Chairman Hastings: Transparency of Litigation Settlement Practices Necessary to Prevent Abuse
“Important ESA decisions should not be forced by arbitrary court deadlines, or negotiated behind closed doors”
WASHINGTON, D.C., February 26, 2014 | Committee Press Office (202-225-2761)
House Natural Resources Committee Chairman Doc Hastings delivered the following statement on the House floor today in support of H.R. 2804, the Achieving Less Excess in Regulation and Requiring Transparency Act or 2014.
“Mr. Speaker, I rise in support of this measure, and particularly a portion sponsored by Representative Collins that will ensure transparency of federal agencies’ litigation settlement practices.
In 2011, the Obama Administration negotiated, behind closed-doors, sweeping Endangered Species Act settlements with two litigious groups greatly increasing ESA listings and habitat designations, and impacting tens of thousands of acres and river miles across the country.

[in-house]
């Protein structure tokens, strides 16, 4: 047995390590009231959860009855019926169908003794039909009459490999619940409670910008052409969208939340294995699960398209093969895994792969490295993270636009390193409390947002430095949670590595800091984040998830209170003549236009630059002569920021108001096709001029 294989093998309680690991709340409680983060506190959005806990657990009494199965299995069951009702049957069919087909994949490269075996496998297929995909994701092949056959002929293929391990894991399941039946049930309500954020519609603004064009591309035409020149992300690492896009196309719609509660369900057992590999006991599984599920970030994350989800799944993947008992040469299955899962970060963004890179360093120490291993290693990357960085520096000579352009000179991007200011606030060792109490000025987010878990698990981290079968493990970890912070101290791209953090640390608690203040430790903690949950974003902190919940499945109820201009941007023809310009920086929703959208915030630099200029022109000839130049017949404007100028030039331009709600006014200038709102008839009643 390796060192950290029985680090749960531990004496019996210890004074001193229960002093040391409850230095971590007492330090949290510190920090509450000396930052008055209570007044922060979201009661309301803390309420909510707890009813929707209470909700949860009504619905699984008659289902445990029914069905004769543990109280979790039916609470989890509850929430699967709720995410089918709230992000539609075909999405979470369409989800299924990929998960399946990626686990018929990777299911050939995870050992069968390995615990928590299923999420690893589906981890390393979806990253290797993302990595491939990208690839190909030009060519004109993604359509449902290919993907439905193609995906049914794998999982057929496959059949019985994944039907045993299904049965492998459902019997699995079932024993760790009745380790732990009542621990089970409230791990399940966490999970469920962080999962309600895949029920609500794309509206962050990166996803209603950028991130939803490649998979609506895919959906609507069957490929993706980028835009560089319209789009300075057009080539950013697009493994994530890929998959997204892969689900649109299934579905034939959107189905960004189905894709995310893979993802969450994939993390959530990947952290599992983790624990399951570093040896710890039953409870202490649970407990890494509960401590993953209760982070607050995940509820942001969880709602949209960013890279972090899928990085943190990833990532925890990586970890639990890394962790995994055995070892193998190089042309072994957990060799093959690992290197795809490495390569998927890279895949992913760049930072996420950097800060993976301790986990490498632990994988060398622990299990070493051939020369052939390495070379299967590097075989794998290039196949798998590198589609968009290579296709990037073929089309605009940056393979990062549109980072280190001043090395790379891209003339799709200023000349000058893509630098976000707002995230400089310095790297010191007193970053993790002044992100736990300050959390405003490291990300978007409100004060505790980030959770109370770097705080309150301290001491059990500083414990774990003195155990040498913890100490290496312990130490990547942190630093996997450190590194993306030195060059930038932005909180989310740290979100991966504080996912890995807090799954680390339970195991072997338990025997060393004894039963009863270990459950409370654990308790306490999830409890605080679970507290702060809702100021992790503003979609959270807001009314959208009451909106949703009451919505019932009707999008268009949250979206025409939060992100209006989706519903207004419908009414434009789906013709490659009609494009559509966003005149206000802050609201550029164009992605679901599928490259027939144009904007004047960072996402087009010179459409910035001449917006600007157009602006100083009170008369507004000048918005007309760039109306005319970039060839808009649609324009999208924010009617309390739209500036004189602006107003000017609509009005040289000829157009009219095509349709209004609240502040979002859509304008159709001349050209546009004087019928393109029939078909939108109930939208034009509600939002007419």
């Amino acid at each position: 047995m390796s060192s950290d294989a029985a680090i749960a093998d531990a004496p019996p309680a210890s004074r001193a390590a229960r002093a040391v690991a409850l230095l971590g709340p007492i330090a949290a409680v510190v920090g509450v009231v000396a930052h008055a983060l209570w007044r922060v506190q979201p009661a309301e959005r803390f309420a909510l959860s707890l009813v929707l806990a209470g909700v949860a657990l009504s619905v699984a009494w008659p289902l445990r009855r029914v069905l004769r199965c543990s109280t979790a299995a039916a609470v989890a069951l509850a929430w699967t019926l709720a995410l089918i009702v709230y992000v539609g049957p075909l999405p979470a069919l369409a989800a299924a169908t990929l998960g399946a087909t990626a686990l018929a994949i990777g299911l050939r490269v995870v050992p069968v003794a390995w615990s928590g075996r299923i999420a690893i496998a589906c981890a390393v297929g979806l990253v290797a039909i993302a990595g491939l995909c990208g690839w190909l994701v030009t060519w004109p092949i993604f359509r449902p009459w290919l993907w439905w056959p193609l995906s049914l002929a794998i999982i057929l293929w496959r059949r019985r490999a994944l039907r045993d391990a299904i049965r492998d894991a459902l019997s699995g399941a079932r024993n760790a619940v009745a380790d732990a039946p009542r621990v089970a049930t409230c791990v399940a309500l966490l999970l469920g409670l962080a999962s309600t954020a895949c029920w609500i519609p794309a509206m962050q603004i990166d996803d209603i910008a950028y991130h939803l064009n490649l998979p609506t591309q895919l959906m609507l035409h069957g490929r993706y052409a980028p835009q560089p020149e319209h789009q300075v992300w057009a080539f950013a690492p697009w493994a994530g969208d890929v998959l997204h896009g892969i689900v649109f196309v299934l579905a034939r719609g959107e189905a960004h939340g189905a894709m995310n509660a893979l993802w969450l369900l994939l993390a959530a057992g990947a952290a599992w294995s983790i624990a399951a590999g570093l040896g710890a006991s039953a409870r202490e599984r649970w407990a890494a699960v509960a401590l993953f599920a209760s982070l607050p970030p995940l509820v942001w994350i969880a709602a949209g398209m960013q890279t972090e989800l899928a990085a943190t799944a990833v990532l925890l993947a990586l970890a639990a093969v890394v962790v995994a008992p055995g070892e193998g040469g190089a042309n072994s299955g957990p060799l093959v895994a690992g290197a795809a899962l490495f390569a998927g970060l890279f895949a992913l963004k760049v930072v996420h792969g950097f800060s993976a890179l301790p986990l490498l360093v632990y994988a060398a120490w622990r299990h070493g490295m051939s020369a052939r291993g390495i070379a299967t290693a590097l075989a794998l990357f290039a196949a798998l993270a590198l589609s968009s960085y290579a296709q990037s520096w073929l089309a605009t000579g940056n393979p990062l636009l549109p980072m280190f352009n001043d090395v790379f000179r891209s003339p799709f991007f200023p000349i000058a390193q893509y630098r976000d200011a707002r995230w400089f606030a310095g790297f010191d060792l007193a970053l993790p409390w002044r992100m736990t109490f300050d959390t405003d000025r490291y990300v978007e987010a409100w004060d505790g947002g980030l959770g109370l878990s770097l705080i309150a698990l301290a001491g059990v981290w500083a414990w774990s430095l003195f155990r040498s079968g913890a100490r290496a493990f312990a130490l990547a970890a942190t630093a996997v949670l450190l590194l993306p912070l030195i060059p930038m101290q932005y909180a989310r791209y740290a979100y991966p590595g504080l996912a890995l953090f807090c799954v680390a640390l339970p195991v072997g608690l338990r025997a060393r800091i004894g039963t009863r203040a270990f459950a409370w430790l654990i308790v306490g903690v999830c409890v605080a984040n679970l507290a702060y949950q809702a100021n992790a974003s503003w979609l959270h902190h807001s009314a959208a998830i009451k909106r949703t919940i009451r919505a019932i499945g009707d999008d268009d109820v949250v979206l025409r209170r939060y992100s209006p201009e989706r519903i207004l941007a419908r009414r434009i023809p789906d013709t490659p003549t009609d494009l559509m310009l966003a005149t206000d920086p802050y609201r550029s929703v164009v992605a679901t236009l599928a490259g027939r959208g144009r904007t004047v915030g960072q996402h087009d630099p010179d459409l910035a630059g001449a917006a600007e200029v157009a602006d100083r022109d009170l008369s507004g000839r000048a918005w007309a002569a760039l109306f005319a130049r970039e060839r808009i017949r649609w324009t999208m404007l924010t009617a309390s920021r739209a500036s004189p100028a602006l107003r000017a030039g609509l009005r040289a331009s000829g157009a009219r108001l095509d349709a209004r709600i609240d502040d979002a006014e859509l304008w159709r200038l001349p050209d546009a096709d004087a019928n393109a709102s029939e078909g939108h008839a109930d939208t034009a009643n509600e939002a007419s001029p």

These settlements shut out affected states, local governments, private property owners and other stakeholders who deserve to know that the most current and best scientific data is being used in decisions directly impacting them and species.
In my own district, the Fish and Wildlife Service just listed a plant subspecies, despite clear data showing the plant is not a species likely to go extinct. The settlement deadlines trumped the science.
These settlements could soon result in a listing of the Lesser Prairie Chicken, impacting five mid-western states, and next year, the Greater Sage Grouse which covers nearly 250 million acres in 13 western states. The settlements also mandate decisions for 374 aquatic species in the Gulf and the “long-eared” bat impacting 39 mid-western and eastern states.
Important ESA decisions should not be forced by arbitrary court deadlines, or negotiated behind closed doors by federal lawyers supposedly on behalf of the “public interest.” This legislation aims to help correct this abuse by ensuring affected states and other parties can have a say in settlements before an unelected judge signs it. And, it ensures that no settlement moves forward without the public knowing what’s in it.
I urge my colleagues to vote for this important measure today.”
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